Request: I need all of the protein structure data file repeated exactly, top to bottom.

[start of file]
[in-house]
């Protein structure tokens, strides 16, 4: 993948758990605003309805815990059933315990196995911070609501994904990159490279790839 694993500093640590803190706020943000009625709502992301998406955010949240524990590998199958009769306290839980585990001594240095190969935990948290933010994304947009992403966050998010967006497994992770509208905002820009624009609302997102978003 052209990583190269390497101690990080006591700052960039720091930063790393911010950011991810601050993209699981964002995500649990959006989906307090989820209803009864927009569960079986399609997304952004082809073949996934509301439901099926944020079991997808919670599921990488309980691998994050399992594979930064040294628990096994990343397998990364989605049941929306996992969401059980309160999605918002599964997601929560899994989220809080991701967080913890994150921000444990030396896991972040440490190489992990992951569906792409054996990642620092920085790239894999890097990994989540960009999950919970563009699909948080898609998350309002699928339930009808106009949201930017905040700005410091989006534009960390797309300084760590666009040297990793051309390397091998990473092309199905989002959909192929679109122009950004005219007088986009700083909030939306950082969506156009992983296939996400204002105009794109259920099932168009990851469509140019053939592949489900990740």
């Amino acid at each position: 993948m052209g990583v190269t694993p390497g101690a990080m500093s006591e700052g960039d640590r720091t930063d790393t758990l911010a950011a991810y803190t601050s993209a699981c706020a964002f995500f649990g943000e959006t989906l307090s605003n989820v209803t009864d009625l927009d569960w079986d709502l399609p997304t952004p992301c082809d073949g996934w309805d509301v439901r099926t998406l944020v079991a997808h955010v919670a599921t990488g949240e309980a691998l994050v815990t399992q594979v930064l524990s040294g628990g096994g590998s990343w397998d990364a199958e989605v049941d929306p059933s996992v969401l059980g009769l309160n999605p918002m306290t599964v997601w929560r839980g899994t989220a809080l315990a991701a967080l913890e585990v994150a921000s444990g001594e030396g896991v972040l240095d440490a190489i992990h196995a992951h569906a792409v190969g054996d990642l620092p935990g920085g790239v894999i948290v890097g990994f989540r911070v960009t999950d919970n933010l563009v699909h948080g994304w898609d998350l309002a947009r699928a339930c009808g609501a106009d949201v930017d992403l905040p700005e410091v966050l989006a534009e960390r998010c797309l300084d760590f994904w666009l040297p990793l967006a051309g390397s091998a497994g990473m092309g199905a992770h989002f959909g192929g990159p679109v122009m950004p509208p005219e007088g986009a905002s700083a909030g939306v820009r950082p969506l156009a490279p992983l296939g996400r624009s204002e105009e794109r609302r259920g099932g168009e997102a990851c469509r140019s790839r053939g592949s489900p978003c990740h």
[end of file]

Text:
[in-house]
């Protein structure tokens, strides 16, 4: 993948758990605003309805815990059933315990196995911070609501994904990159490279790839 694993500093640590803190706020943000009625709502992301998406955010949240524990590998199958009769306290839980585990001594240095190969935990948290933010994304947009992403966050998010967006497994992770509208905002820009624009609302997102978003 052209990583190269390497101690990080006591700052960039720091930063790393911010950011991810601050993209699981964002995500649990959006989906307090989820209803009864927009569960079986399609997304952004082809073949996934509301439901099926944020079991997808919670599921990488309980691998994050399992594979930064040294628990096994990343397998990364989605049941929306996992969401059980309160999605918002599964997601929560899994989220809080991701967080913890994150921000444990030396896991972040440490190489992990992951569906792409054996990642620092920085790239894999890097990994989540960009999950919970563009699909948080898609998350309002699928339930009808106009949201930017905040700005410091989006534009960390797309300084760590666009040297990793051309390397091998990473092309199905989002959909192929679109122009950004005219007088986009700083909030939306950082969506156009992983296939996400204002105009794109259920099932168009990851469509140019053939592949489900990740």
């Amino acid at each position: 993948m052209g990583v190269t694993p390497g101690a990080m500093s006591e700052g960039d640590r720091t930063d790393t758990l911010a950011a991810y803190t601050s993209a699981c706020a964002f995500f649990g943000e959006t989906l307090s605003n989820v209803t009864d009625l927009d569960w079986d709502l399609p997304t952004p992301c082809d073949g996934w309805d509301v439901r099926t998406l944020v079991a997808h955010v919670a599921t990488g949240e309980a691998l994050v815990t399992q594979v930064l524990s040294g628990g096994g590998s990343w397998d990364a199958e989605v049941d929306p059933s996992v969401l059980g009769l309160n999605p918002m306290t599964v997601w929560r839980g899994t989220a809080l315990a991701a967080l913890e585990v994150a921000s444990g001594e030396g896991v972040l240095d440490a190489i992990h196995a992951h569906a792409v190969g054996d990642l620092p935990g920085g790239v894999i948290v890097g990994f989540r911070v960009t999950d919970n933010l563009v699909h948080g994304w898609d998350l309002a947009r699928a339930c009808g609501a106009d949201v930017d992403l905040p700005e410091v966050l989006a534009e960390r998010c797309l300084d760590f994904w666009l040297p990793l967006a051309g390397s091998a497994g990473m092309g199905a992770h989002f959909g192929g990159p679109v122009m950004p509208p005219e007088g986009a905002s700083a909030g939306v820009r950082p969506l156009a490279p992983l296939g996400r624009s204002e105009e794109r609302r259920g099932g168009e997102a990851c469509r140019s790839r053939g592949s489900p978003c990740h």